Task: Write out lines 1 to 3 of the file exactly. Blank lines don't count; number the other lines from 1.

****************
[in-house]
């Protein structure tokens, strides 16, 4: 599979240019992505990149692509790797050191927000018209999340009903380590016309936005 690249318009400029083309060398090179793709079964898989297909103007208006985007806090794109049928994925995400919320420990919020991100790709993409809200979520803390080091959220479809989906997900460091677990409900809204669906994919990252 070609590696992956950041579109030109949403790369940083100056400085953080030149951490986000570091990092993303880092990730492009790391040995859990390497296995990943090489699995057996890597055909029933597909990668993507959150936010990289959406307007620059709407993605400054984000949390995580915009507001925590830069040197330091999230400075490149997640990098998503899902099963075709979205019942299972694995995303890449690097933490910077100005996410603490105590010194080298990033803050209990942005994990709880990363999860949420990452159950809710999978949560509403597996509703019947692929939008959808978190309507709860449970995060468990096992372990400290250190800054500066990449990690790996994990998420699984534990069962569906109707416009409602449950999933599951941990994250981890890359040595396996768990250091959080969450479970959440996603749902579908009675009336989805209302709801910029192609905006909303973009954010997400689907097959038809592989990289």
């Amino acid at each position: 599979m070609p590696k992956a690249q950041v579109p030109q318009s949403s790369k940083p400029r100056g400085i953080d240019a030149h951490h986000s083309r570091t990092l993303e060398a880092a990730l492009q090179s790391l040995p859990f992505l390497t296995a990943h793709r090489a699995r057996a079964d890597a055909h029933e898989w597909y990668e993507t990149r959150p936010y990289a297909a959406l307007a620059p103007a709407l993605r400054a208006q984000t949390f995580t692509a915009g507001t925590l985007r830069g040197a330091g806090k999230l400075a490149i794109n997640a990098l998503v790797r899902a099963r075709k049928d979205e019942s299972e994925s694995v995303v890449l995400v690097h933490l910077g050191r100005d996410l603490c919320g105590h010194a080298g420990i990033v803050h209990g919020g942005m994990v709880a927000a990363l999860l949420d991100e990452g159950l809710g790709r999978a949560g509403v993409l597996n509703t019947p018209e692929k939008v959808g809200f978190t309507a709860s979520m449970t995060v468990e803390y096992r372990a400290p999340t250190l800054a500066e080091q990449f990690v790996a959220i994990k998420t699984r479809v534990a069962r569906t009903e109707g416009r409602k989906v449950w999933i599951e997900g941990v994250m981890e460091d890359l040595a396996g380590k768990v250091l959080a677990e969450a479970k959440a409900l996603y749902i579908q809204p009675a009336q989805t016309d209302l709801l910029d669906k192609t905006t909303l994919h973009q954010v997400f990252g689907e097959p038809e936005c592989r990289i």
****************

[in-house]
């Protein structure tokens, strides 16, 4: 599979240019992505990149692509790797050191927000018209999340009903380590016309936005 690249318009400029083309060398090179793709079964898989297909103007208006985007806090794109049928994925995400919320420990919020991100790709993409809200979520803390080091959220479809989906997900460091677990409900809204669906994919990252 070609590696992956950041579109030109949403790369940083100056400085953080030149951490986000570091990092993303880092990730492009790391040995859990390497296995990943090489699995057996890597055909029933597909990668993507959150936010990289959406307007620059709407993605400054984000949390995580915009507001925590830069040197330091999230400075490149997640990098998503899902099963075709979205019942299972694995995303890449690097933490910077100005996410603490105590010194080298990033803050209990942005994990709880990363999860949420990452159950809710999978949560509403597996509703019947692929939008959808978190309507709860449970995060468990096992372990400290250190800054500066990449990690790996994990998420699984534990069962569906109707416009409602449950999933599951941990994250981890890359040595396996768990250091959080969450479970959440996603749902579908009675009336989805209302709801910029192609905006909303973009954010997400689907097959038809592989990289």
């Amino acid at each position: 599979m070609p590696k992956a690249q950041v579109p030109q318009s949403s790369k940083p400029r100056g400085i953080d240019a030149h951490h986000s083309r570091t990092l993303e060398a880092a990730l492009q090179s790391l040995p859990f992505l390497t296995a990943h793709r090489a699995r057996a079964d890597a055909h029933e898989w597909y990668e993507t990149r959150p936010y990289a297909a959406l307007a620059p103007a709407l993605r400054a208006q984000t949390f995580t692509a915009g507001t925590l985007r830069g040197a330091g806090k999230l400075a490149i794109n997640a990098l998503v790797r899902a099963r075709k049928d979205e019942s299972e994925s694995v995303v890449l995400v690097h933490l910077g050191r100005d996410l603490c919320g105590h010194a080298g420990i990033v803050h209990g919020g942005m994990v709880a927000a990363l999860l949420d991100e990452g159950l809710g790709r999978a949560g509403v993409l597996n509703t019947p018209e692929k939008v959808g809200f978190t309507a709860s979520m449970t995060v468990e803390y096992r372990a400290p999340t250190l800054a500066e080091q990449f990690v790996a959220i994990k998420t699984r479809v534990a069962r569906t009903e109707g416009r409602k989906v449950w999933i599951e997900g941990v994250m981890e460091d890359l040595a396996g380590k768990v250091l959080a677990e969450a479970k959440a409900l996603y749902i579908q809204p009675a009336q989805t016309d209302l709801l910029d669906k192609t905006t909303l994919h973009q954010v997400f990252g689907e097959p038809e936005c592989r990289i």